Corey Crawford stepping up at key moments for Blackhawks

Having won the crease back from Scott Darling, Corey Crawford has shown against the Minnesota Wild why it was his all along.

There may have been a point somewhere against the Nashville Predators where we all wondered when we might see Corey Crawford between the pipes again for the Chicago Blackhawks in these Stanley Cup Playoffs. With Scott Darling serving as the goaltender in relief, and doing an outstanding job, Joel Quenneville passed over the ideal opportunity to start him in Game 6 in order to continue to roll with the Lemont native.

Yet, as fate would have it, Crawford worked his way back into the net after a slow start by the Blackhawks that resulted in a 3-1 deficit. What transpired afterward is well known, as Crawford stopped all 13 shots he faced for the remainder of the night, allowing the Blackhawks to work back to a 4-3 lead in the game, and the overall series victory.

Against the Minnesota Wild, Crawford has shown exactly why he should have always been the guy. He showed it in a key third period in Game 1, and came back with an even better performance in Game 2, both wins for the home team.

The Blackhawks worked their way up to a 3-0 lead in the opening game of the series against the Wild. Perhaps far too predictably, they took the foot off the gas and allowed the Wild to creep back into it. With the blue line opening the slot for Wild players to score at close range, Crawford paid the price in allowing the Wild to even things up at three. But when the Hawks needed him to come up big in the third period, having grabbed a lead at the end of the second, he did just that.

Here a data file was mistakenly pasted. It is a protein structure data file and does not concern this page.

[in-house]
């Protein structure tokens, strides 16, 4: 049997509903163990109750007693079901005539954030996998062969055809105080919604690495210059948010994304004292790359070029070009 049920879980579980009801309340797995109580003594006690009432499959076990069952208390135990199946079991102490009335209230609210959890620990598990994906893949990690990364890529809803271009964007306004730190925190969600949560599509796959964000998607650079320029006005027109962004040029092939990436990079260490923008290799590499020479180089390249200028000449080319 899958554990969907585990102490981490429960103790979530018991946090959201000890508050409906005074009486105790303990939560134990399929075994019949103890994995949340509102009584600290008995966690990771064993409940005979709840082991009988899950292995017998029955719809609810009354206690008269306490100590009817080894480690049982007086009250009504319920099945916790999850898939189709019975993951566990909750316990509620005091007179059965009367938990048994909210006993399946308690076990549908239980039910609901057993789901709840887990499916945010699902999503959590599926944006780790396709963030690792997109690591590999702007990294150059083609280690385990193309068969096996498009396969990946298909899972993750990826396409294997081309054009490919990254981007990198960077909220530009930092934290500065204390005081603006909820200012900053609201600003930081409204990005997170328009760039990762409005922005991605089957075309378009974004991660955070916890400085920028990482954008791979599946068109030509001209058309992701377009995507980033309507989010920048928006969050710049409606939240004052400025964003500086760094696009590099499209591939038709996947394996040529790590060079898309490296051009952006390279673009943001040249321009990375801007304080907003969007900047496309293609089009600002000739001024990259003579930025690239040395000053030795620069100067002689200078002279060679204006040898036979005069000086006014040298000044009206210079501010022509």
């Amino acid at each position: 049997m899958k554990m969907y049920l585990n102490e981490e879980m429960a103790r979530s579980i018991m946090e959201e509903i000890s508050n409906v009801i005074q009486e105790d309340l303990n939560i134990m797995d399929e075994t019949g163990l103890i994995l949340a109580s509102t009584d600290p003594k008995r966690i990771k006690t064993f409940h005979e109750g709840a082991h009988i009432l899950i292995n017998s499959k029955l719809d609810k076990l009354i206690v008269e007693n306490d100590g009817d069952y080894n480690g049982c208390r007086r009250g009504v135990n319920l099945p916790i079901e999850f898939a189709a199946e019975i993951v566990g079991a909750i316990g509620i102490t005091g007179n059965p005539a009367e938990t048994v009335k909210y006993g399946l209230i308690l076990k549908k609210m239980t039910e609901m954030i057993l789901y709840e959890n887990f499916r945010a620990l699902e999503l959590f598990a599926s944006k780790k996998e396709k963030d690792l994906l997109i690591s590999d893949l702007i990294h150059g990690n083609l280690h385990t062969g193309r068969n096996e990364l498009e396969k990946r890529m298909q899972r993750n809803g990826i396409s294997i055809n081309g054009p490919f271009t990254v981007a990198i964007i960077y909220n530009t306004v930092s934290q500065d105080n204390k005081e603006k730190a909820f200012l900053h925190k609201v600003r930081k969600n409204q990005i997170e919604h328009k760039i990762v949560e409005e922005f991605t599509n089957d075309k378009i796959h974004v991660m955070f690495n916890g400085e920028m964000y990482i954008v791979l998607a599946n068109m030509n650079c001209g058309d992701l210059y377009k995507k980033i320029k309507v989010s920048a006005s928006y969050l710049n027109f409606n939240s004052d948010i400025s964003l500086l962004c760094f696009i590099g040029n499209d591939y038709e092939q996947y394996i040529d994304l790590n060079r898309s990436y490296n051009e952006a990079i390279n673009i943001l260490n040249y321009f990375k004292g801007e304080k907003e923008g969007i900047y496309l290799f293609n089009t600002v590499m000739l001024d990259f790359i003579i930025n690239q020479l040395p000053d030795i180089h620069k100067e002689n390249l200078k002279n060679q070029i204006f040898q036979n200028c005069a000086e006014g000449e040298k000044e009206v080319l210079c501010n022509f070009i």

In what was a relatively even possession frame, the Wild managed a Corsi of 17 for the period. Just eight of those shots found their way to the net, but Crawford stopped each and every one of them, allowing the Hawks to take a 1-0 edge in the series. On Sunday night, Crawford was back at it again, stepping up in the big moments when the Blackhawks needed him the most.

Jonathan Toews scored a shorthanded goal late in the second period that registered as the first tally of the game. A team that has allowed the opposing team to respond with a score far too quickly after a mark of their own, the Blackhawks provided such an opportunity just moments afterwards, with Kyle Brodziak finding an opportunity to even things up on a breakaway. Crawford stoned him and kept the lead intact.

That sequence was followed by another dangerous one, in which Crawford stopped a shot from the point and then stoned Zach Parise on the doorstep multiple times, still keeping that 1-0 lead on the scoreboard. That allowed Patrick Kane to do his thing and send the Blackhawks up 2-0. Without Crawford making those key stops, you're looking at a 1-1 game and perhaps a completely different third period.

It was a game that featured Crawford sustain a shot off the mask and bounce right back in order to continue keeping the Wild off the board. On 15 third period shots, the Wild were unable to find the back of the net. As such, the Hawks worked their way to a 3-1 lead on a beauty of a shot from Patrick Sharp, followed by the ol' 1-on-3 empty net goal from Patrick Kane.

But without Crawford doing his thing after the Toews goal and in the third period, we could be looking at a completely different end to this game. Instead, Crawford steps up in two consecutive third periods, including stopping 30 of 31 in Game 2, and allows the Blackhawks to hold serve at home and earn the 2-0 lead in the series.

Does Scott Darling do that? There's no way to tell. It's possible. He played very well, with even the defense being largely to blame when he was pulled in Game 6. Nonetheless, this is exactly why Corey Crawford has always been the guy and will continue to be the no. 1 netminder for the Chicago Blackhawks. He's a proven quantity with a history of stepping up in key moments. He did it during the regular season when the Hawks sputtered in February and March. He's doing it now.

There isn't any reason to think that he won't continue to do it.

Randy Holt is a staff writer for Second City Hockey. You can follow him on Twitter @RandallPnkFloyd.